My dog doesn’t like to cuddle. He likes his space, thank you very much, and unless you got food somewhere on you, he ain’t interested. My dog has a mind of his own. If you try to cuddle, he’ll get up and move right to where you can’t touch him. He groans a lot. He only gets excited at the prospect of walks and food. And no, he won’t lick tears off my face.
My dog is a pain in the a**.
And yet, I can feel his love for me. He greets me every time I come home with so much enthusiasm and happiness, even if I just went to get the mail. Wherever I am in the house, he follows. His eyes are filled with light and intelligence. He is a being of pure love.
So how can that be? How can he Mr. Grumpy AND pure love?
What I am learning from my black lab is that I do not have to be a “yes” woman to be loved. I do not have to forgo my intuition and my self-care to please others in order to be loved. If I give others love, it is because I have so much inside it’s bursting forth, not because I have to in order to be liked.
That’s a huge concept for me because I struggle to say no sometimes. I want to make others happy and sometimes that comes at the expense of my balance and happiness. aka it’s not authentic.
Which is ok, it’s how I learned to survive in the world. But now that I can spot this pattern, it’s up to me to change it.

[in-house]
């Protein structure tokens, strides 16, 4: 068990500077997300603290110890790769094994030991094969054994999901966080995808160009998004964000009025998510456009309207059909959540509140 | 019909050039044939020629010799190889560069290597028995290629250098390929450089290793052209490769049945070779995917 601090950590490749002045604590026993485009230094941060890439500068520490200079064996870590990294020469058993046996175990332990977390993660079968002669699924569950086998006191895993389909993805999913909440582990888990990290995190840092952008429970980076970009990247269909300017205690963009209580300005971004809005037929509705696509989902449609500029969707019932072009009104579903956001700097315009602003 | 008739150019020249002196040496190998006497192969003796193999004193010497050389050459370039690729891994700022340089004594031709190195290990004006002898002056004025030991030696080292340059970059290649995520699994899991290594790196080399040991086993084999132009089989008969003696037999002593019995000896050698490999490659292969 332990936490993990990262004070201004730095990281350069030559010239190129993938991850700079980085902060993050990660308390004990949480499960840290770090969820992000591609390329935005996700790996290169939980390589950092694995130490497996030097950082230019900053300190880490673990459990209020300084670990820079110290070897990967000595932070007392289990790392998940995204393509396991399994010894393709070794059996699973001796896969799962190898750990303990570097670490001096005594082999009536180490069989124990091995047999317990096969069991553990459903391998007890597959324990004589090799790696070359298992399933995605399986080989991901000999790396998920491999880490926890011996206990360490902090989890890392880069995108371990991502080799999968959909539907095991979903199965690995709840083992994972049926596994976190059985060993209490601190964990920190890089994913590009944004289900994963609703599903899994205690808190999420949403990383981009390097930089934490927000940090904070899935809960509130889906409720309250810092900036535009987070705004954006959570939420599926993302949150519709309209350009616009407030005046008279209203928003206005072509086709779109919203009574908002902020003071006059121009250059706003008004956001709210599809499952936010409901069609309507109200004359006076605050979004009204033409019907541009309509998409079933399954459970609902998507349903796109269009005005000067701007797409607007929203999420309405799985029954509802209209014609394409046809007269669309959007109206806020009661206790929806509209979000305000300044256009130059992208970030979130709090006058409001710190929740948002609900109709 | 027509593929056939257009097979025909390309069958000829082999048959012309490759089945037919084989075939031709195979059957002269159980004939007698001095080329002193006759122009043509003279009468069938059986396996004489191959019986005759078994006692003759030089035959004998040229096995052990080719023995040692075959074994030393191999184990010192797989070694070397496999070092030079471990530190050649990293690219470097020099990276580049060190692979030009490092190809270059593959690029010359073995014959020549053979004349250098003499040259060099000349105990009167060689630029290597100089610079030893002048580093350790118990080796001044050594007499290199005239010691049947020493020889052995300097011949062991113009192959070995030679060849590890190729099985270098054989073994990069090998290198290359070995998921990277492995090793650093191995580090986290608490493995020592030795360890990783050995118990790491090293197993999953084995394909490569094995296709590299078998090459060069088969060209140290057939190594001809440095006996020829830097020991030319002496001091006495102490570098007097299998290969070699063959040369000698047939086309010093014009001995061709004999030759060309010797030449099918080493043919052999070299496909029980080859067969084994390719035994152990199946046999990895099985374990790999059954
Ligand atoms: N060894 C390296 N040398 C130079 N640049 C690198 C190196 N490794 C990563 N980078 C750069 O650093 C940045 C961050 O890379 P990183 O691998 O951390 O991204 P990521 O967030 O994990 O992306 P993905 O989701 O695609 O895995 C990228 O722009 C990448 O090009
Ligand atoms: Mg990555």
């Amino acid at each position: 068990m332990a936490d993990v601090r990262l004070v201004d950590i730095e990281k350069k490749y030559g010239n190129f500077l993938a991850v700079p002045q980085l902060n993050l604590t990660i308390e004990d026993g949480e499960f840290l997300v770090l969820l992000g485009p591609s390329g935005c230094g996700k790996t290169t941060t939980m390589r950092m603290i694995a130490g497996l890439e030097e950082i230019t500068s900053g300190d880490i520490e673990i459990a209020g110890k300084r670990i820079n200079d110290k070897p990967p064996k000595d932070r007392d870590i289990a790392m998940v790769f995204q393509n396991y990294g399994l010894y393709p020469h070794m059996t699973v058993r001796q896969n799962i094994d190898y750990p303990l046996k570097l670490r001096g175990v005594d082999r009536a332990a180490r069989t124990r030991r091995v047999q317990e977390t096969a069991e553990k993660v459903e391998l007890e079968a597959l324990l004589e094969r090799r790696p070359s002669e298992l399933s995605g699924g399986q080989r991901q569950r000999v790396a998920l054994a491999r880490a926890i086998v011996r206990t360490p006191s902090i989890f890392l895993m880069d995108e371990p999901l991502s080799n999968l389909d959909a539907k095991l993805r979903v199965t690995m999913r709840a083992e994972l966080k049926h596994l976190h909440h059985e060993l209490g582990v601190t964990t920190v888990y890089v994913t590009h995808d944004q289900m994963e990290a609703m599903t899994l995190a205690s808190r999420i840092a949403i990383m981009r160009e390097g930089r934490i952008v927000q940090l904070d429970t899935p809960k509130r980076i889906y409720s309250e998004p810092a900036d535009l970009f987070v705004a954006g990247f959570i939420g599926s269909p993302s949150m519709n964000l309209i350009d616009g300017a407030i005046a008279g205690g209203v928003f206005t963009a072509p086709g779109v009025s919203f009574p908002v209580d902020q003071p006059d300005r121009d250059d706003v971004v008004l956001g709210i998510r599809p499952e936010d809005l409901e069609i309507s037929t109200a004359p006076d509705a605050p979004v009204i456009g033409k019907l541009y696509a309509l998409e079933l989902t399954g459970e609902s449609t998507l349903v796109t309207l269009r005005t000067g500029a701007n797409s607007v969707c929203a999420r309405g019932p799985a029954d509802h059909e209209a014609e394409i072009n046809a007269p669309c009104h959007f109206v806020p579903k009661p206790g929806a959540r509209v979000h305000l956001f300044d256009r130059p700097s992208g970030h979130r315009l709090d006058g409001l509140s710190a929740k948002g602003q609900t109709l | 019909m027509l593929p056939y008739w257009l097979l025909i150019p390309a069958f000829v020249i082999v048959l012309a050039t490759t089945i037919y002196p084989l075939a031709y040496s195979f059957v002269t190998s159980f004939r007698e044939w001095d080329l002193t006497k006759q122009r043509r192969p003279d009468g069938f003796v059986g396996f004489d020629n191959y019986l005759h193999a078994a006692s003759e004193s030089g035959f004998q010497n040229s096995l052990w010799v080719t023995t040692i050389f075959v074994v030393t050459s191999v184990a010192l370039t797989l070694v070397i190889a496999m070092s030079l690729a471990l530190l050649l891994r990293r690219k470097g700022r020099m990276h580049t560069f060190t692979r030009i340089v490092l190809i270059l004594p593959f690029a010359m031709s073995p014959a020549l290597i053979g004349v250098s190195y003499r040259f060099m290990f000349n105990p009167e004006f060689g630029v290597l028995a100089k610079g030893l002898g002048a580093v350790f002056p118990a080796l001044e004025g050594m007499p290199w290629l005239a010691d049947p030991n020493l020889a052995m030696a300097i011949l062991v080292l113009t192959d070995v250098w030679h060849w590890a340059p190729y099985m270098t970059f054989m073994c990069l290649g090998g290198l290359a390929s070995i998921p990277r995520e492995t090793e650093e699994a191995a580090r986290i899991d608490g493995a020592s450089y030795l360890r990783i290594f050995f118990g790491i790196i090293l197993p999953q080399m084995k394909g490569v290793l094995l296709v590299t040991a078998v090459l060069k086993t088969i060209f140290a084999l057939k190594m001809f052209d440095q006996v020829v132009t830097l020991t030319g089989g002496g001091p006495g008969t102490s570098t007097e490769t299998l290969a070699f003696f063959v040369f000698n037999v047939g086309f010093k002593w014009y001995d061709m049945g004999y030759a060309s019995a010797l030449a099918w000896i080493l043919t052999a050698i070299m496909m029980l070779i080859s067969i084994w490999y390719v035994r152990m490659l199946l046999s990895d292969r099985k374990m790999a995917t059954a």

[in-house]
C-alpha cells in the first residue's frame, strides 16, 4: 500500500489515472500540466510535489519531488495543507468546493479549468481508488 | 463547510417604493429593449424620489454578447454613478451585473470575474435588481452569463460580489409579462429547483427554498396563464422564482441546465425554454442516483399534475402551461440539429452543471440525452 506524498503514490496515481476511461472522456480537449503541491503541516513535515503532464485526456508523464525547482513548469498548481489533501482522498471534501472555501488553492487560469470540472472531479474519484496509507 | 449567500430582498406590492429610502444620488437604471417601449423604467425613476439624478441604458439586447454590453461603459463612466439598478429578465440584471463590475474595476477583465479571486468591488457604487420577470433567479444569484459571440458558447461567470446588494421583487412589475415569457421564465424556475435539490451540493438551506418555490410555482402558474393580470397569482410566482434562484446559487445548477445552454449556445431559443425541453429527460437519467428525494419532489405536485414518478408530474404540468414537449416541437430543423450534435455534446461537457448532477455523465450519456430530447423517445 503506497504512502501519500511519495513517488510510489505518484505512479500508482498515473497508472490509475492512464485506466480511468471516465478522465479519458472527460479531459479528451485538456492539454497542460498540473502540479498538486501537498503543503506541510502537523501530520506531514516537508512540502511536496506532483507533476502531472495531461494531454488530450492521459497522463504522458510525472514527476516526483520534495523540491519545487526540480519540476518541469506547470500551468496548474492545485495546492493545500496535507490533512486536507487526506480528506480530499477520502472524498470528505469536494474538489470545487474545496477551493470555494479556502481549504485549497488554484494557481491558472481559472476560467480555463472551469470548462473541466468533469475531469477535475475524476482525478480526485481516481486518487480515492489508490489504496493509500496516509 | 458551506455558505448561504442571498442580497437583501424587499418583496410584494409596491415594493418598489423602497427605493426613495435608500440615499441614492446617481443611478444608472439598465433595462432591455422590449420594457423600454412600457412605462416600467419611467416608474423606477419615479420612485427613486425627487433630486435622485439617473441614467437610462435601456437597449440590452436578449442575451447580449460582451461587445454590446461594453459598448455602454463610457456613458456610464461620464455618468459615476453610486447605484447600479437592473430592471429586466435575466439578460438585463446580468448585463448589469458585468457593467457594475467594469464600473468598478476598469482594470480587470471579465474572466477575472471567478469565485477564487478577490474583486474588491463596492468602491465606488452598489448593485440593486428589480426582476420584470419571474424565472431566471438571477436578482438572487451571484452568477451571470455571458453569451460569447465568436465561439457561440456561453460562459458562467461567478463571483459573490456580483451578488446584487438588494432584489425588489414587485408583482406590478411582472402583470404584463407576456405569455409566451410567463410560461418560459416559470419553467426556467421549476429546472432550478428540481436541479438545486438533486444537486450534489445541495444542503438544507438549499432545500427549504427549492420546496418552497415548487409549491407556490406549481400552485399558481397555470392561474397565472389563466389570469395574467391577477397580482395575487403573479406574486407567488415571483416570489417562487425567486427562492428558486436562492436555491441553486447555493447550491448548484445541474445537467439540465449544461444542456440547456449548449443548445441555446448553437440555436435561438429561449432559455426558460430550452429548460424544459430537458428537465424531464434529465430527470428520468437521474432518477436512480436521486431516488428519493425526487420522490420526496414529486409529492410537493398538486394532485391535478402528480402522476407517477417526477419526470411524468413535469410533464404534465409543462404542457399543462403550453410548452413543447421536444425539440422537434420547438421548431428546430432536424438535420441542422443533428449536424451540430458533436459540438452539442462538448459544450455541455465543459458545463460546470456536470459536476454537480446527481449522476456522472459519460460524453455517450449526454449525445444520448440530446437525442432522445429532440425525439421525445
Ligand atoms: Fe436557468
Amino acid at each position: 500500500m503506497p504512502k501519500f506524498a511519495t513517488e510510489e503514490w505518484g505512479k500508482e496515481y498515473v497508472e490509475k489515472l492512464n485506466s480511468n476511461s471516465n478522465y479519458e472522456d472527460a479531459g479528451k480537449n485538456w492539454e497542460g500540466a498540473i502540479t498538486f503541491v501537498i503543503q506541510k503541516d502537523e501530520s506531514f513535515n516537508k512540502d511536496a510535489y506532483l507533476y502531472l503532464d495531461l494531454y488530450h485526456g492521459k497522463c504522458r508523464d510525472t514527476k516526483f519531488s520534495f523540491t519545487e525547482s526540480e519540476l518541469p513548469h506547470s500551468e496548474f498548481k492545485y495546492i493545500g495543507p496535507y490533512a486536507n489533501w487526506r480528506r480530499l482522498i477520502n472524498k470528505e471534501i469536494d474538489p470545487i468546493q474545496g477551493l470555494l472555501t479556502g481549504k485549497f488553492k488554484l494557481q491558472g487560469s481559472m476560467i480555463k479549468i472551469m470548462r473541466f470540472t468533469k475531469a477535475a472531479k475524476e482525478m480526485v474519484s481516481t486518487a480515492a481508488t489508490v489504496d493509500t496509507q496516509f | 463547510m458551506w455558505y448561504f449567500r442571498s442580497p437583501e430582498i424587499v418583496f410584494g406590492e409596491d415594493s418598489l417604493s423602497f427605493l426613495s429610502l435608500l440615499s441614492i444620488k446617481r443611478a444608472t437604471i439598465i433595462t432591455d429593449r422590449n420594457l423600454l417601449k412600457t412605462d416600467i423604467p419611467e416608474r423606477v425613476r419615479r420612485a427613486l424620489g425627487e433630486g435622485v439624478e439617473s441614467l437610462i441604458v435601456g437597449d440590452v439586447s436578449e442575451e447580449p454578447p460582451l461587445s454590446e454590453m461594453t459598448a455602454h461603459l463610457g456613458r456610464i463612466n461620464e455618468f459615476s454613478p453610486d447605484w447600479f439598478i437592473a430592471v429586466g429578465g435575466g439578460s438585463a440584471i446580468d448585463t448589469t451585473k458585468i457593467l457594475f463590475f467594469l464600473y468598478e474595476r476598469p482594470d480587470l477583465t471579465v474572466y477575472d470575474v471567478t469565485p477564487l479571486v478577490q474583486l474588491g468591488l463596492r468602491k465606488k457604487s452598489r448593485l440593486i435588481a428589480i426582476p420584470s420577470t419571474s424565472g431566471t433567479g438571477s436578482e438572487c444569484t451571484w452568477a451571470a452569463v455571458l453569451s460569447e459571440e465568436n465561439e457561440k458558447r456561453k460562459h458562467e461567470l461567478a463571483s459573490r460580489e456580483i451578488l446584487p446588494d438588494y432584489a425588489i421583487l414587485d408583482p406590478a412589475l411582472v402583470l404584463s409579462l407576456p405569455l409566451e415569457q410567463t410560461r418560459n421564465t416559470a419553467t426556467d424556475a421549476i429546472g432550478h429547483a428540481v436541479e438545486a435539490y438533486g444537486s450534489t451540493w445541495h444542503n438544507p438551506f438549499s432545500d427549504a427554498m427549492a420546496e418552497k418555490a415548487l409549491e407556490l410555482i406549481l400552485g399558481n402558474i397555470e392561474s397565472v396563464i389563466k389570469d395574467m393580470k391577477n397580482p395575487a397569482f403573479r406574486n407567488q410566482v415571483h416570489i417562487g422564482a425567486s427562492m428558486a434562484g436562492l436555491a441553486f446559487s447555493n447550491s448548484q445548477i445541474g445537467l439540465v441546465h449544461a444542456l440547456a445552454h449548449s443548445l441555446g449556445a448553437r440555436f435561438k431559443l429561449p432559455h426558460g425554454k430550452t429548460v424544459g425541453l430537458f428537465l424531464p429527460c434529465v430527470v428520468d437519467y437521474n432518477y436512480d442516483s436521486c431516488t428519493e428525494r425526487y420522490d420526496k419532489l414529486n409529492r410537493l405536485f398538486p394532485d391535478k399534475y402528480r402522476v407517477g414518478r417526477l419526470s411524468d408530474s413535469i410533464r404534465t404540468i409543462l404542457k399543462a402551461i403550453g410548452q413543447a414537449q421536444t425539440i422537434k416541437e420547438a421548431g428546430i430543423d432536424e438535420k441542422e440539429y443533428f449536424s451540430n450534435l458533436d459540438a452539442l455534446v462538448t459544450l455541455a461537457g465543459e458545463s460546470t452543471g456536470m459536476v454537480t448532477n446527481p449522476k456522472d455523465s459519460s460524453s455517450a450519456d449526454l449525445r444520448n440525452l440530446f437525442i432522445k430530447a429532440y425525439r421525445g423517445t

Thanks to Caviar and his clear displeasure of being squished, I have learned my own vulnerabilities about being loved. I have come to understand one more aspect of myself. And now, every time I notice myself entering the “yes to please you” pattern, I breathe, notice, and eventually (because all great things come with practice), I learn to give an authentic, loving no.
Do you struggle with saying no? Do you find yourself agreeing to do things you didn’t really want to simply because you didn’t have the heart to say no? How did you feel in that situation? What would you have risked by saying no? Contemplate and notice. Saying no can feel like a big risk. How are you managing that?
If you missed my first post on my pup and his journey with possible cancer, click here. Luckily he is all better now and I am sure will spend many more years teaching me lessons.
To read more of Thais’s work, click here.